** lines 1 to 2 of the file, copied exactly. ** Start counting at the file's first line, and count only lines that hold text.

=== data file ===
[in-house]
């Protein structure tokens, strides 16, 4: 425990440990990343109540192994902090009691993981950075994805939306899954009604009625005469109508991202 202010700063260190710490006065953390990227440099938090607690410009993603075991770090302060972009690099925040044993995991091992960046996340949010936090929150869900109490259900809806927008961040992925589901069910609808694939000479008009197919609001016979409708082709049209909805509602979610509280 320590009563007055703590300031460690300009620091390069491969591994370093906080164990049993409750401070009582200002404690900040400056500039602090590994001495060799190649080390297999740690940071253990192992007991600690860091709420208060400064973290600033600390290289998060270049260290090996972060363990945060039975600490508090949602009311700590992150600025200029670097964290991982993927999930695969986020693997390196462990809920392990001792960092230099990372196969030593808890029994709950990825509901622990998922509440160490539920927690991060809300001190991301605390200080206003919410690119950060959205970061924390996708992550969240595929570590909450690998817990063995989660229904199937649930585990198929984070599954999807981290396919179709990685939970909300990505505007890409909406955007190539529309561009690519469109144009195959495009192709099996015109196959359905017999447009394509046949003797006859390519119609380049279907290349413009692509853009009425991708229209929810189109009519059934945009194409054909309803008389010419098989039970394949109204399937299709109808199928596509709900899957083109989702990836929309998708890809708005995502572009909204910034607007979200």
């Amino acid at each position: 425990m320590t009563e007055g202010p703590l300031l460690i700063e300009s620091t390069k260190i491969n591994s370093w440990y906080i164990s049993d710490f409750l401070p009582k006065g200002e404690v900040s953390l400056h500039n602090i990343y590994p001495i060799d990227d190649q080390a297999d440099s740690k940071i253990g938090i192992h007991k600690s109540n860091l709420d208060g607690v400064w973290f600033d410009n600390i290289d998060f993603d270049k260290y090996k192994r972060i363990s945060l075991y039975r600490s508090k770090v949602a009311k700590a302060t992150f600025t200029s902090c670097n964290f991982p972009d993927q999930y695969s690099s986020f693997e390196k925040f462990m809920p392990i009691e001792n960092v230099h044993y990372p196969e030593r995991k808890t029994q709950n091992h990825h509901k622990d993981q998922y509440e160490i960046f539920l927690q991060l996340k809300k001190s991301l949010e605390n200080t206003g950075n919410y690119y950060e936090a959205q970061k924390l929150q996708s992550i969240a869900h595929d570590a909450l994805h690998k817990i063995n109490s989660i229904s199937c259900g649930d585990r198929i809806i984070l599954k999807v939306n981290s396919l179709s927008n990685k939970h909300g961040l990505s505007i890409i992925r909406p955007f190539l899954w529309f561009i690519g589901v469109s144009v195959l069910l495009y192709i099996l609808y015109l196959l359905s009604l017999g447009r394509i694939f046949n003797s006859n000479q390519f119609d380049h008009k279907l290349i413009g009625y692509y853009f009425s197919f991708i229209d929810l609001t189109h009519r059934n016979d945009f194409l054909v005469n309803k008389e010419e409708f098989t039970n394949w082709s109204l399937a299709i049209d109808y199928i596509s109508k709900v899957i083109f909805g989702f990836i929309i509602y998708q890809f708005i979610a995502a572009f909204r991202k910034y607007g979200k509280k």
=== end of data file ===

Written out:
[in-house]
């Protein structure tokens, strides 16, 4: 425990440990990343109540192994902090009691993981950075994805939306899954009604009625005469109508991202 202010700063260190710490006065953390990227440099938090607690410009993603075991770090302060972009690099925040044993995991091992960046996340949010936090929150869900109490259900809806927008961040992925589901069910609808694939000479008009197919609001016979409708082709049209909805509602979610509280 320590009563007055703590300031460690300009620091390069491969591994370093906080164990049993409750401070009582200002404690900040400056500039602090590994001495060799190649080390297999740690940071253990192992007991600690860091709420208060400064973290600033600390290289998060270049260290090996972060363990945060039975600490508090949602009311700590992150600025200029670097964290991982993927999930695969986020693997390196462990809920392990001792960092230099990372196969030593808890029994709950990825509901622990998922509440160490539920927690991060809300001190991301605390200080206003919410690119950060959205970061924390996708992550969240595929570590909450690998817990063995989660229904199937649930585990198929984070599954999807981290396919179709990685939970909300990505505007890409909406955007190539529309561009690519469109144009195959495009192709099996015109196959359905017999447009394509046949003797006859390519119609380049279907290349413009692509853009009425991708229209929810189109009519059934945009194409054909309803008389010419098989039970394949109204399937299709109808199928596509709900899957083109989702990836929309998708890809708005995502572009909204910034607007979200």